- Scientific name
- Artomyces nothofagi
- R.J. Kneal & M.E. Sm.
- Common names
- IUCN Specialist Group
- Mushroom, Bracket and Puffball
- Assessment status
- Assessment date
- IUCN Red List Category
- IUCN Red List Criteria
- Furci, G. & Smith, M.
- Neves, M.A. & Mueller, G.M.
This species requires very large, highly decomposed, sodden fallen logs. Trees of this size are increasingly rarely left standing or rotting in its distribution. It is currently only known from three sites, but taking into account further potential areas its total population size is estimated as 120-600 mature individuals, with fewer than 20 in each subpopulation. A continuing decline in population size is estimated, but the rate is not known. Taking the lower end of this population size estimate, it is possible that this species could qualify for Critically Endangered; however it is thought that the upper end is more likely. It is, therefore, assessed as Endangered C2a(i).
This species is known from only three collections in wet temperate forests in southern Chile, one in Puyehue National Park, another from Melimoyu volcano and a third from near La Unión.
Its extent of occurrence is very large (potentially over 60,000 km2 taking into account possible further sites of suitable habitat), but it is not possible to estimate its are of occupancy based on the data available.
Population and Trends
This species is apparently rare and is only found in mixed Nothofagaceae forests in southern Chile. The species has only been collected at 3 known sites on well-decayed Nothofagus wood in mature forest. This species is putatively dependent on mature mixed Nothofagaceae forests at wet sites and these forests are under threat due to human actions, particularly in the northern part of the species range.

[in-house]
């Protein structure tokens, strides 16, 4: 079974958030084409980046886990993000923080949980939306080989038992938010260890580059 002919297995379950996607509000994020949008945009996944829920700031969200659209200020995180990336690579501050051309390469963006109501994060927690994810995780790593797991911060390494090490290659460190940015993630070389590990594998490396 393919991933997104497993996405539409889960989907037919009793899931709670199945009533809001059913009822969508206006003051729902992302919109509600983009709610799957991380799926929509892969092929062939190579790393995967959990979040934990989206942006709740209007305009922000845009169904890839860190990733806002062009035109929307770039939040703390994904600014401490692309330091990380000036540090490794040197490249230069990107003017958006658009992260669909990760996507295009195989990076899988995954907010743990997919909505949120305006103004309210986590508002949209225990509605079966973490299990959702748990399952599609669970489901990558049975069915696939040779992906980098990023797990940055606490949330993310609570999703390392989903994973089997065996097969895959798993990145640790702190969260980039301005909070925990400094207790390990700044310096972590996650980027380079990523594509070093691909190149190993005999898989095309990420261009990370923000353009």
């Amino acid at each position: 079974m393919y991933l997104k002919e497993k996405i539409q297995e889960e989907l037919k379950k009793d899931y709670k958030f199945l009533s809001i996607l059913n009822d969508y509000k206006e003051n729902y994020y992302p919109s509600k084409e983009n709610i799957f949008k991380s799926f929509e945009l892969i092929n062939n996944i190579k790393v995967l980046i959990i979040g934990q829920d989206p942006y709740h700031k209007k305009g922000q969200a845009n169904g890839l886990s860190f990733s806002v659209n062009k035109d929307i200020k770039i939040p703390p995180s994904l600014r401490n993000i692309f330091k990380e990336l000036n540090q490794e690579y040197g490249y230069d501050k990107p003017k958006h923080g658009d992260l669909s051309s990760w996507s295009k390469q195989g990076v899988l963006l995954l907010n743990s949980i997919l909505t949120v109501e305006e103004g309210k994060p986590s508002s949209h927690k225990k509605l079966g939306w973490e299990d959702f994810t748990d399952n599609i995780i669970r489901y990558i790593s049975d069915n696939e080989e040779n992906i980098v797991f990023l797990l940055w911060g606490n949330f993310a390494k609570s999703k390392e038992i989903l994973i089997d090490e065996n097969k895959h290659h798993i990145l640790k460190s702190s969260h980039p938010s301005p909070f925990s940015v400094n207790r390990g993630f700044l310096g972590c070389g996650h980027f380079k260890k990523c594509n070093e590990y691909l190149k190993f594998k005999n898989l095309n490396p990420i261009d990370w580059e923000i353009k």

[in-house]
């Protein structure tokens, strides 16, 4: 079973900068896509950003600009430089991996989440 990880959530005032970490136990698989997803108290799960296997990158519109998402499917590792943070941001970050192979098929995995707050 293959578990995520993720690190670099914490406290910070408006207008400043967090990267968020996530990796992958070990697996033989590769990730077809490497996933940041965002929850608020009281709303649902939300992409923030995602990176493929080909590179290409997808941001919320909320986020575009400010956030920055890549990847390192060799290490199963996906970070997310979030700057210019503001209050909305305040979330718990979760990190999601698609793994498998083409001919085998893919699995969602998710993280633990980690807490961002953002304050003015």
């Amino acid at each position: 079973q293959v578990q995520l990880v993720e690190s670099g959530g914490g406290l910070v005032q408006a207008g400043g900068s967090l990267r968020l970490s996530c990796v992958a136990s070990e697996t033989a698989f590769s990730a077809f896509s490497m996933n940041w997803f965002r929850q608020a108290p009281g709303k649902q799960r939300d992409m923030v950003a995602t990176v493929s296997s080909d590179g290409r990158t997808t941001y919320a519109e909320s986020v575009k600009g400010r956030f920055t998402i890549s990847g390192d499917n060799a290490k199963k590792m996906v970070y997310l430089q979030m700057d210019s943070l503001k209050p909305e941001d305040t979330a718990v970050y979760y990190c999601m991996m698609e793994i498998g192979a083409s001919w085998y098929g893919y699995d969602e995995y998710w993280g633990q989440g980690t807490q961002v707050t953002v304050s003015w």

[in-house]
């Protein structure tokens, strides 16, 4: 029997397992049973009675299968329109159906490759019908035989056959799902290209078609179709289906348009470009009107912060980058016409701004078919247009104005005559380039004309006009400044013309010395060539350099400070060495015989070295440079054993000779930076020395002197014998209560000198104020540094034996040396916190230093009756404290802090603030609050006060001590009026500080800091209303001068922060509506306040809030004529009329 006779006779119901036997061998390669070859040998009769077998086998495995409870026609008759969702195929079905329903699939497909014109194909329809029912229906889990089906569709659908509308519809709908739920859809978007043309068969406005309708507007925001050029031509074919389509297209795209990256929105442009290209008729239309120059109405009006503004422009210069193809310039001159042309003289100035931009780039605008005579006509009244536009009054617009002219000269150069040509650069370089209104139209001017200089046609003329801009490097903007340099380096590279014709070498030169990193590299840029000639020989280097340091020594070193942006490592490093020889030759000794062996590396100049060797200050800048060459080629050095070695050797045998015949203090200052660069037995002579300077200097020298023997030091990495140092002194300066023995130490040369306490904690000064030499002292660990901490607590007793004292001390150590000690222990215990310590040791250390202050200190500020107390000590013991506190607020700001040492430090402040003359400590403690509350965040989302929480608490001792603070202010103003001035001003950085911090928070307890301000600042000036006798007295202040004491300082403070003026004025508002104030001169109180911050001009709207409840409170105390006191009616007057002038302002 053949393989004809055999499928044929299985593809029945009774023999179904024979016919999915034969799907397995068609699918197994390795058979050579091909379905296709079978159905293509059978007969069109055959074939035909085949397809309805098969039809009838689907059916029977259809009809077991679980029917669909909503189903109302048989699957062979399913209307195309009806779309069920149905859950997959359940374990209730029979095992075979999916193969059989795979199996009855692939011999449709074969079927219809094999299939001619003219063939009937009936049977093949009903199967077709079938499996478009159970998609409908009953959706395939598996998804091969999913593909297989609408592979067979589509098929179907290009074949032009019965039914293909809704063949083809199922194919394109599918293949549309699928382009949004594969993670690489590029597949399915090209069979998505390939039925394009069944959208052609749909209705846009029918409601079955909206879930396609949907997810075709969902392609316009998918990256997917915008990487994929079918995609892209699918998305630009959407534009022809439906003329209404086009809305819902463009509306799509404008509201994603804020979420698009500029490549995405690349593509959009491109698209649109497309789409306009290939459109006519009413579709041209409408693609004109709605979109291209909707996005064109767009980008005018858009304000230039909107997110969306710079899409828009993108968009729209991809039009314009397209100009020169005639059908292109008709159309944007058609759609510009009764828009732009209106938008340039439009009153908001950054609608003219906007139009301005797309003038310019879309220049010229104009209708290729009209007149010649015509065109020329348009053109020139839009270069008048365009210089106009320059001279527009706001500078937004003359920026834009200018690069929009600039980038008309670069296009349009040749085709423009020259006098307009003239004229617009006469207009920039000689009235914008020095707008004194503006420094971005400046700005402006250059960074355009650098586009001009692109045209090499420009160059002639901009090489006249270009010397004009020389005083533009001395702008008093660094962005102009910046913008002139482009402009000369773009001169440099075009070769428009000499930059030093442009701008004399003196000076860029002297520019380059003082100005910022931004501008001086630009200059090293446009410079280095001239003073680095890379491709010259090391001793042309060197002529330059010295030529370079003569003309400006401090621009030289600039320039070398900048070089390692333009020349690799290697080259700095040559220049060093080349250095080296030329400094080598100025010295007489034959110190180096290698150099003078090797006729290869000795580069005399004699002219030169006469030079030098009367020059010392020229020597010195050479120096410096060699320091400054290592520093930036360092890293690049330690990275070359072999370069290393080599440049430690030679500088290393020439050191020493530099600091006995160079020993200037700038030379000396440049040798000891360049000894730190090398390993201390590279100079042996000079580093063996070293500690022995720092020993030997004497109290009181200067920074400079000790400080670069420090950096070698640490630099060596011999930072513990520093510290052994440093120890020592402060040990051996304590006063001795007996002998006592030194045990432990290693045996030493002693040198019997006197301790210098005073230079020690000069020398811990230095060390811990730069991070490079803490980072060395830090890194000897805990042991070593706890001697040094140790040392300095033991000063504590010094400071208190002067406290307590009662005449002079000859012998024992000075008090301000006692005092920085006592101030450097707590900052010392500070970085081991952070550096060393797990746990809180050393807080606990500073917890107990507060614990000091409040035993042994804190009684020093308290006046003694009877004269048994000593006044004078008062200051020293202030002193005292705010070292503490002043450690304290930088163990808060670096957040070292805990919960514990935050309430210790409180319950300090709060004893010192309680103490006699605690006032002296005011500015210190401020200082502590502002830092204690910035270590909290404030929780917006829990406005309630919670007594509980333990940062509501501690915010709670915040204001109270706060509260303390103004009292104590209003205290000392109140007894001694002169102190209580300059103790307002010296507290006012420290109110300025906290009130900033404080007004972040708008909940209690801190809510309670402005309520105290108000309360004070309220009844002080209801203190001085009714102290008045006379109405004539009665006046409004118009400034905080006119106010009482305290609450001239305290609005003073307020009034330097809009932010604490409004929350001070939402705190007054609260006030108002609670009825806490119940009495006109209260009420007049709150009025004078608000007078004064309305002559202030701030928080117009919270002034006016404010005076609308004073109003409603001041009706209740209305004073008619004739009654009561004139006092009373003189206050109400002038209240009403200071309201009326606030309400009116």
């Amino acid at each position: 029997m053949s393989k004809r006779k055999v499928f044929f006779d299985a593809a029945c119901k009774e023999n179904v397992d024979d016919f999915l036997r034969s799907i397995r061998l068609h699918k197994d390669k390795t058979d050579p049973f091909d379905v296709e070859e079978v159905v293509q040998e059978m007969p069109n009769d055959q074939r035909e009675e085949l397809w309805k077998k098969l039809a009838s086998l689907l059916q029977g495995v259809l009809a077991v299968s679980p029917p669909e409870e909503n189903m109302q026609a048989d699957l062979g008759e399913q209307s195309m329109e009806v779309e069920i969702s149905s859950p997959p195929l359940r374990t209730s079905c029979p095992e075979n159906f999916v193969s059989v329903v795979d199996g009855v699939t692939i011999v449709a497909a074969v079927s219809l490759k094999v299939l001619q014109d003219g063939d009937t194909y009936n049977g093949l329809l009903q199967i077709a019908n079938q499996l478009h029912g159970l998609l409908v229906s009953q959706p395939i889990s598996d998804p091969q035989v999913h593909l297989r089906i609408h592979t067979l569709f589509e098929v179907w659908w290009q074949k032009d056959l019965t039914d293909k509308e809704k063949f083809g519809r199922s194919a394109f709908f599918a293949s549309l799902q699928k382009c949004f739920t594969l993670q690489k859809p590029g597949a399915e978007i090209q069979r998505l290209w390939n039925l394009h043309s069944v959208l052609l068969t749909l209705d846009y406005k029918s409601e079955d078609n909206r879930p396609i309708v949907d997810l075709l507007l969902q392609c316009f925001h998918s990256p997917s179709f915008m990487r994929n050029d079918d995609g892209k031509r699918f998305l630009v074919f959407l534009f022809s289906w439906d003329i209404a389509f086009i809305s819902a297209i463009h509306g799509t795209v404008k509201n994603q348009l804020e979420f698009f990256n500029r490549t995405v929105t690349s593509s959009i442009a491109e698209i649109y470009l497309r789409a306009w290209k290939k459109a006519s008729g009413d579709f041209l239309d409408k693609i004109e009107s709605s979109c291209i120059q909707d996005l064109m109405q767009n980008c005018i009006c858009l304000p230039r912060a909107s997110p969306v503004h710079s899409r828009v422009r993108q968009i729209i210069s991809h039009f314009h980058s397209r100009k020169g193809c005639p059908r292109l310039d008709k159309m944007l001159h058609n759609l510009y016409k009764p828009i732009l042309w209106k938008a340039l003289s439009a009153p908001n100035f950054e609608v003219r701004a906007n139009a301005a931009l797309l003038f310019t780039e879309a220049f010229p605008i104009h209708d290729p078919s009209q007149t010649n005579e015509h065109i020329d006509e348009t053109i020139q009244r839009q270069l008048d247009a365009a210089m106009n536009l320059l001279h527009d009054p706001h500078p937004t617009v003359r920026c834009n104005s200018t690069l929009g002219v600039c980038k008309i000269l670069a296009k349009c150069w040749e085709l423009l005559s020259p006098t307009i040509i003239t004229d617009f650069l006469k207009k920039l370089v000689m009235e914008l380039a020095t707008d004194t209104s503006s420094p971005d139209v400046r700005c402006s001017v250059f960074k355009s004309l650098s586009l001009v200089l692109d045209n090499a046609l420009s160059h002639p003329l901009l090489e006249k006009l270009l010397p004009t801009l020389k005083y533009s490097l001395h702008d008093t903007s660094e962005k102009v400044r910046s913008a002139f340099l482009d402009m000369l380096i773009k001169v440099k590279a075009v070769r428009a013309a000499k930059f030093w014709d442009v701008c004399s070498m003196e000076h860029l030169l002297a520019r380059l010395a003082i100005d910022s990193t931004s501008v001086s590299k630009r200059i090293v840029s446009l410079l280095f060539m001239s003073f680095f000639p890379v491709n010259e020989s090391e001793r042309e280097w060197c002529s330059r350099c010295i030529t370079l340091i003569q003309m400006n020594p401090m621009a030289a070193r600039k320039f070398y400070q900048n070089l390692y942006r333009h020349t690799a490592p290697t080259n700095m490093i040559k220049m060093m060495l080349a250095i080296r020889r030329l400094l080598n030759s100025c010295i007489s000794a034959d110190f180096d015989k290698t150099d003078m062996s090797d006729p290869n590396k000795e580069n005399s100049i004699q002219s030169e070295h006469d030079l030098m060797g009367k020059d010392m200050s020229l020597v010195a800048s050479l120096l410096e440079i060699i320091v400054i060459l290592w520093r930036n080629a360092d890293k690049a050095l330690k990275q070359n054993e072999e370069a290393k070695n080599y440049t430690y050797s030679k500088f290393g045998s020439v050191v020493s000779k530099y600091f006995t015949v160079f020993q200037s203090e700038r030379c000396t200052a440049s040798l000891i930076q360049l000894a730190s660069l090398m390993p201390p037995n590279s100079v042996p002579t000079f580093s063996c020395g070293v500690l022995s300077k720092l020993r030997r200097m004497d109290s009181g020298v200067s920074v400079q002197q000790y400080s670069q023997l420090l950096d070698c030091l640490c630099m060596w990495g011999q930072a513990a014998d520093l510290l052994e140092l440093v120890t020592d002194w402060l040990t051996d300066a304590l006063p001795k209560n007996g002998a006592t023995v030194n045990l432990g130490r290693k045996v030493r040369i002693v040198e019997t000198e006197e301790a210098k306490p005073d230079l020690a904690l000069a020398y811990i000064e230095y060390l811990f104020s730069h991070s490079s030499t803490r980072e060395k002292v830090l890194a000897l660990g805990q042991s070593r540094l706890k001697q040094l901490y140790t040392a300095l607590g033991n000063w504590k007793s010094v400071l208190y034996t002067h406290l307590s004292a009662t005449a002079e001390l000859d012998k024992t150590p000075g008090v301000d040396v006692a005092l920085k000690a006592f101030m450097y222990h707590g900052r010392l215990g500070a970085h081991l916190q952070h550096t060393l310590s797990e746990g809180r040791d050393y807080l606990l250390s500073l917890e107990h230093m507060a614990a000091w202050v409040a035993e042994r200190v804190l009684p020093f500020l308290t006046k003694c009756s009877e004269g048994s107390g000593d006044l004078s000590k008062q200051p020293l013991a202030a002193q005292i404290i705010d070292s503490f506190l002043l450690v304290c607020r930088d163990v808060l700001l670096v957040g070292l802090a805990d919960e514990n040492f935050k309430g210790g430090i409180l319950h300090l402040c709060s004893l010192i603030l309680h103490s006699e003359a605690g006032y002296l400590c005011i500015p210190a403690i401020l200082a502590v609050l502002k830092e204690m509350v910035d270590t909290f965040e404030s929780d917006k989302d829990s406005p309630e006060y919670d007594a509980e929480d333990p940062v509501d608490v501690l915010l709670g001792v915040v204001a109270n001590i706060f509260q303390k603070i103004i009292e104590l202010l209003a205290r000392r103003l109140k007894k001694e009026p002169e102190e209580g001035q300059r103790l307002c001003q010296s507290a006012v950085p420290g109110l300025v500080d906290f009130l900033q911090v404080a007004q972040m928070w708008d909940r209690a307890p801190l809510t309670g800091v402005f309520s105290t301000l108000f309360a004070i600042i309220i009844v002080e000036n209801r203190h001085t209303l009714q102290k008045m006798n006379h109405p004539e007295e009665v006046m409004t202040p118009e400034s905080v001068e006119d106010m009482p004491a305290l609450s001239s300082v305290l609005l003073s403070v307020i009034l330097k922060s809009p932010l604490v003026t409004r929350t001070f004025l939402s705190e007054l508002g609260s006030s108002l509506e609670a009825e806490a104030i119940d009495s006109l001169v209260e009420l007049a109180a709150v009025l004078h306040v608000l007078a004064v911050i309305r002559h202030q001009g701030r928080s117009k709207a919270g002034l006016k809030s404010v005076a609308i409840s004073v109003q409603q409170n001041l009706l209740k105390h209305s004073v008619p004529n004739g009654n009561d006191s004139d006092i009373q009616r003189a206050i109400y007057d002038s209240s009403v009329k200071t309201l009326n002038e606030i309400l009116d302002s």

It has so far only been seen on one log per site, and although it is possible that it occurs on further logs in each site it is unlikely to occur on many as it requires such huge rotten logs. We therefore assume two genets per site, i.e. 4-20 ramets. At the known three sites, the total population is therefore estimated as 12-60 mature individuals. Considering that this is a conspicuous species with quite particular habitat requirements, it is likely to be found at up to ten times as many sites as it is currently known from. The total population accounting for these unknown sites is therefore estimated as 120-600 mature individuals.
Each site is expected to represent a separate subpopulation, and therefore the subpopulations are all expected to be very small (<20 mature individuals).
A continuing decline in the number of mature individuals is estimated based on a reduction of very old trees left standing or to rot, but there are no data available to be able to quantify this rate of decline.
Population Trend: decreasing
Habitat and Ecology
This species is a wood decaying fungus that is typically found on large, highly decayed trunks of Nothofagaceae in undisturbed wet forests.
This species requires tracts of undisturbed mixed Nothofagaceae forests so any threats to those forests are a threat to this species. The most important threats include forest clearance, including of fallen trees for firewood, human-induced forest fires, and grazing, particularly in the northern part of the species range.
This species is dependent on the ongoing preservation of mature, wet temperate forests in southern Chile. In the southern portion of its range, there are various protected areas. However, in the northern portion of its range, the forests are largely unprotected. Currently this species is known from one Protected Area: Puyehue National Park. The southern range of the distribution of this species does need to be assessed in the future - so further surveys are needed in old growth forests.
Use and Trade
There is no known human use or trade of this species.
Source and Citation
Furci, G. & Smith, M. 2020. Artomyces nothofagi. The IUCN Red List of Threatened Species 2020: e.T172818362A172861322. https://dx.doi.org/10.2305/IUCN.UK.2020-3.RLTS.T172818362A172861322.en
.Accessed on 3 February 2024